Ultrasound Sonography of Eyes

Ultrasound sonography is one of the oldest investigative tools used in the medical field. They also commonly go by the name ‘Video X-ray’ as it has a similar display as X-rays with black and white shadows. It is one of the most convenient tools that helps to visualize various layers of the eyeball in the form of echoes with black and white color.

What Is Ultrasound Sonography Of The Eye?

Ultrasound sonography of the eye is a simple investigation that is performed to diagnose different eye pathologies with high sensitivity, specificity, and accuracy. There are different types, techniques, and methods to perform ultrasonography of an eye. It can be done in an emergency or normal outpatient setting depending on the indication. It is like any other regular ultrasound sonography done on other parts of the body. There are currently two types of ultrasound sonography of eyes.


Also known as amplitude scan, this uses comparatively higher frequencies than B-scan. It is used widely to measure the axial length of the eye. There are three techniques to perform A-scan, i.e., contact method, immersion method, and automatic method. The information from the A-scan can be determined by the spike generated by the machine and by studying its height, regularity, reflectivity, and sound attenuation. It is also a part of optic biometry, an automated approach to studying the anatomical structure of an eye.


Also known as a brightness scan, this uses lower frequencies of ultrasound waves. There are two techniques to perform B-scan, i.e., contact method and immersion method. B-scan can visualize the eye in different planes by placing the probe accordingly. The echoes reflected are present as dots of varying intensities represented.

What Are the Indications of A-Scan (Amplitude Scan)?

The thought of an A-scan may trigger distress in someone as they may think of the transducers touching their naked eye. But as A-scan is done only after the eyes get anesthetized with anesthetic drops, patients feel minimal discomfort. A-scan gives information regarding the following features:

  • Length of the eye
  • Intraocular lens power
  • Lens thickness
  • Anterior chamber depth

By studying the characteristics of spikes generated during an A-scan, it helps plan cataract surgeries by giving estimates of correct lens implant and location of placement. It can also determine any internal tumor structures.

What Are the Indications of B-Scan (Brightness Scan)?
B-scan is one of the most convenient investigations to perform in any setting. A doctor may suggest B-scan when someone presents with ocular trauma, sudden vision changes, or signs of increased intracranial pressure. Eye conditions that can be diagnosed using B-scan are: Ocular foreign body Lens dislocation Retinal detachment Vitreous detachment Vitreous hemorrhage Retinoblastoma Pseudotumor Dense cataracts Globe rupture Choroidal melanoma Asteroid hyalosis By studying the intensities of the echoes generated during the B-scan, the above conditions can be detected. B-scan also provides the details of the shape, mobility, extension, and thickness of the structures in the eye.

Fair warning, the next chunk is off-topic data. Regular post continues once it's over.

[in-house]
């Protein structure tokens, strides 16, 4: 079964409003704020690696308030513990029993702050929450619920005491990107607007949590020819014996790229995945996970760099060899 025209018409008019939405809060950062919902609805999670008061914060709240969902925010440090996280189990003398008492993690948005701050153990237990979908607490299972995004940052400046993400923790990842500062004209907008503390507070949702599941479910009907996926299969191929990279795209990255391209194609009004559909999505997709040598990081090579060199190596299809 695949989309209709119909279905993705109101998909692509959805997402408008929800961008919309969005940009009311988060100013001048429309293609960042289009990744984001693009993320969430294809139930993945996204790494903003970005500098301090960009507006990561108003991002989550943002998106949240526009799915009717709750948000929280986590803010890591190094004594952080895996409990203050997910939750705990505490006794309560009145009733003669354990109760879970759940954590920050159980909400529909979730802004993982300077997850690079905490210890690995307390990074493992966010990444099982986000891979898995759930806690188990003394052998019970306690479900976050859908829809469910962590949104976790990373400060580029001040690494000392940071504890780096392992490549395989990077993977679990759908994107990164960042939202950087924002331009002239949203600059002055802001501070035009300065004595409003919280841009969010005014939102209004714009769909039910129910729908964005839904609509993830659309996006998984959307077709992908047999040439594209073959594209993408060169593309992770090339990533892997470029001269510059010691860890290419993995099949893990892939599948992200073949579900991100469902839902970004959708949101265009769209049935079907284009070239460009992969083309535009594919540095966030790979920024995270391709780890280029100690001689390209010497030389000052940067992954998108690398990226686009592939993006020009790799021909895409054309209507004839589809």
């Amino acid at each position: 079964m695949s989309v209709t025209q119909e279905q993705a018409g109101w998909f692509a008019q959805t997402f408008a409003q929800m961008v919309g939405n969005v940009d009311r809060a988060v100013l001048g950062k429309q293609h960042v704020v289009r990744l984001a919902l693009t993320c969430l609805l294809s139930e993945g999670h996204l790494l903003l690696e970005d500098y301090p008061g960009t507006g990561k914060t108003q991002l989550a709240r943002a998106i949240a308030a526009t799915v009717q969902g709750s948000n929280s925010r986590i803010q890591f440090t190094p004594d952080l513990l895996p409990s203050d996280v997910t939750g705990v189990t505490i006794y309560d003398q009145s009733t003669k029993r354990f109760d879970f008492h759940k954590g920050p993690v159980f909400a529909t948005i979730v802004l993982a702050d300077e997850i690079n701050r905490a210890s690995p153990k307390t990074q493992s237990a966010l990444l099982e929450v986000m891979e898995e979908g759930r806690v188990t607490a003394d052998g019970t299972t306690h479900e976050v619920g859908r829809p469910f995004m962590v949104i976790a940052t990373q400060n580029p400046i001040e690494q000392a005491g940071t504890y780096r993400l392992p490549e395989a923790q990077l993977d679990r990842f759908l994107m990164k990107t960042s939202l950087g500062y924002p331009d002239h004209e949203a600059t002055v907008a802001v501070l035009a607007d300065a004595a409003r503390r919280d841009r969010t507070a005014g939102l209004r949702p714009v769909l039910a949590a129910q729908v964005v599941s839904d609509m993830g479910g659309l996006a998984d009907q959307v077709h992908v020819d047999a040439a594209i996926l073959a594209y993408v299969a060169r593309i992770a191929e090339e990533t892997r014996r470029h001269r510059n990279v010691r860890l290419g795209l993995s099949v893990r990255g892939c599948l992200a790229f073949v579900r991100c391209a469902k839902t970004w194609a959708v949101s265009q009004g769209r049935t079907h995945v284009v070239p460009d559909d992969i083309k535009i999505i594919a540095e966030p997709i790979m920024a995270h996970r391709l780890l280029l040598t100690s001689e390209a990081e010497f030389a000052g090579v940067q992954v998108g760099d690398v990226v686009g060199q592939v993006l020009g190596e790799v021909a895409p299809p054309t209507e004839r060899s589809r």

What Can You Expect While Undergoing Ultrasonography of The Eye?

The concept of ultrasonography of the eye may horrify someone as they may think of the probe in the eyeball. This depends on what type of scan and what technique the examiner is using to conduct the test. The tear film is enough for effective acoustic transmission of ultrasound waves from the transducer to the eye. However, in some instances, like in ocular trauma or non-compliant patients, transducers can be placed over the eyelids with coupling jelly. It helps to glide the ultrasound probe or the transducer against the eyelid or the cornea. 

1. There are ultrasound probes or transducers that come in different sizes. The transducer for A-scan is comparatively smaller than that of the B-scan. However, all the transducers are usually small, not exceeding the diameters of the anterior surface of the eye.
2. The contact method of scanning can be done in a sitting or supine position, while the immersion method is always done in the supine position. Normal saline is used in the immersion method to reduce an error due to applanation during the contact method.
3. You may be asked to move your eyeball in a different direction or to remain static. Do alert the examiner if you experience any inconvenience.
Easy to perform in any setting
Detects many ailments despite media opacity
High accuracy and reliability
High sensitivity and specificity
Free of radiation hazard

What Are the Limitations of Ultrasonography of the Eye?

Although ultrasound sonography of the eye is an easy and convenient investigation, it has a few limitations. Some of them are as follows:

  • Issues with patient compliance may cause corneal injuries post-procedure due to lack of sensation in the anesthetized eye
  • May miss minute retinal detachments and small hemorrhages
  • Ocular injuries or globe rupture may be further hampered
  • Subjective examiner interpretation may result in an error

The Takeaway

Ultrasound sonography of the eyes is a widely used tool to detect pathological eye conditions. There are two types of eye ultrasound, A-scan and B-scan. These two different types of ultrasound investigations have unique components and unique determinants to interpret the report. Eye ultrasonography is used not only as a diagnostic tool but also for monitoring post-operative patients. 

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